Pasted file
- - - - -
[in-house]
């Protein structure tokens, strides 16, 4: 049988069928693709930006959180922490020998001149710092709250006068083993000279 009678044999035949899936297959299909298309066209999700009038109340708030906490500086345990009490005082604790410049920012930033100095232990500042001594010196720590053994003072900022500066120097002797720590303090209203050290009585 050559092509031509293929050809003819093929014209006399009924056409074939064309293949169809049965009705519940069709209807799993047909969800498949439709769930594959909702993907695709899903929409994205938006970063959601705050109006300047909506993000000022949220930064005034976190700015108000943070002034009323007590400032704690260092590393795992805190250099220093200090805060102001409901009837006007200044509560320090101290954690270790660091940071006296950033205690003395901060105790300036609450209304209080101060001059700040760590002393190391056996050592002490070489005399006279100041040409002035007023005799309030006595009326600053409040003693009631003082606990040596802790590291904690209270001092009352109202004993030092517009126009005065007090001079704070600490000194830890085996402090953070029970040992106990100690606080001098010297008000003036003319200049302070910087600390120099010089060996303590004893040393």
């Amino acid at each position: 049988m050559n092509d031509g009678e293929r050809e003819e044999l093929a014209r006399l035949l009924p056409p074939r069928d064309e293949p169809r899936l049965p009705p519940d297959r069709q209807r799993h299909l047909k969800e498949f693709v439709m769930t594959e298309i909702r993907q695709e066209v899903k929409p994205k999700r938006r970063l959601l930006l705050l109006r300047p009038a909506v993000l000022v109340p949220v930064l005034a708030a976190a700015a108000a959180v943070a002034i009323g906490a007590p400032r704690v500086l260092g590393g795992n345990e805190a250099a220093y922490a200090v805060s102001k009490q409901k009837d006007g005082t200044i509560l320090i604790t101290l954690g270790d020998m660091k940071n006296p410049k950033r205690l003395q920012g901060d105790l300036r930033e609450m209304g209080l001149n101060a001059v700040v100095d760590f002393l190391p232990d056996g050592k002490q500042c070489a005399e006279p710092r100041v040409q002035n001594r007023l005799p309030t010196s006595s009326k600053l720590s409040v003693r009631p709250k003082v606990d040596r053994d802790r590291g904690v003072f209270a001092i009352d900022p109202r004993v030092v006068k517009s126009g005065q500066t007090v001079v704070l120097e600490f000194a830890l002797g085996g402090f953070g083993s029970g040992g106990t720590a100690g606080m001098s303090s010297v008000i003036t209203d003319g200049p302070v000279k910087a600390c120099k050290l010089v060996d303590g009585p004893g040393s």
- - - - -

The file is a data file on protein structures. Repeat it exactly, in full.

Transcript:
[in-house]
């Protein structure tokens, strides 16, 4: 049988069928693709930006959180922490020998001149710092709250006068083993000279 009678044999035949899936297959299909298309066209999700009038109340708030906490500086345990009490005082604790410049920012930033100095232990500042001594010196720590053994003072900022500066120097002797720590303090209203050290009585 050559092509031509293929050809003819093929014209006399009924056409074939064309293949169809049965009705519940069709209807799993047909969800498949439709769930594959909702993907695709899903929409994205938006970063959601705050109006300047909506993000000022949220930064005034976190700015108000943070002034009323007590400032704690260092590393795992805190250099220093200090805060102001409901009837006007200044509560320090101290954690270790660091940071006296950033205690003395901060105790300036609450209304209080101060001059700040760590002393190391056996050592002490070489005399006279100041040409002035007023005799309030006595009326600053409040003693009631003082606990040596802790590291904690209270001092009352109202004993030092517009126009005065007090001079704070600490000194830890085996402090953070029970040992106990100690606080001098010297008000003036003319200049302070910087600390120099010089060996303590004893040393």
């Amino acid at each position: 049988m050559n092509d031509g009678e293929r050809e003819e044999l093929a014209r006399l035949l009924p056409p074939r069928d064309e293949p169809r899936l049965p009705p519940d297959r069709q209807r799993h299909l047909k969800e498949f693709v439709m769930t594959e298309i909702r993907q695709e066209v899903k929409p994205k999700r938006r970063l959601l930006l705050l109006r300047p009038a909506v993000l000022v109340p949220v930064l005034a708030a976190a700015a108000a959180v943070a002034i009323g906490a007590p400032r704690v500086l260092g590393g795992n345990e805190a250099a220093y922490a200090v805060s102001k009490q409901k009837d006007g005082t200044i509560l320090i604790t101290l954690g270790d020998m660091k940071n006296p410049k950033r205690l003395q920012g901060d105790l300036r930033e609450m209304g209080l001149n101060a001059v700040v100095d760590f002393l190391p232990d056996g050592k002490q500042c070489a005399e006279p710092r100041v040409q002035n001594r007023l005799p309030t010196s006595s009326k600053l720590s409040v003693r009631p709250k003082v606990d040596r053994d802790r590291g904690v003072f209270a001092i009352d900022p109202r004993v030092v006068k517009s126009g005065q500066t007090v001079v704070l120097e600490f000194a830890l002797g085996g402090f953070g083993s029970g040992g106990t720590a100690g606080m001098s303090s010297v008000i003036t209203d003319g200049p302070v000279k910087a600390c120099k050290l010089v060996d303590g009585p004893g040393s």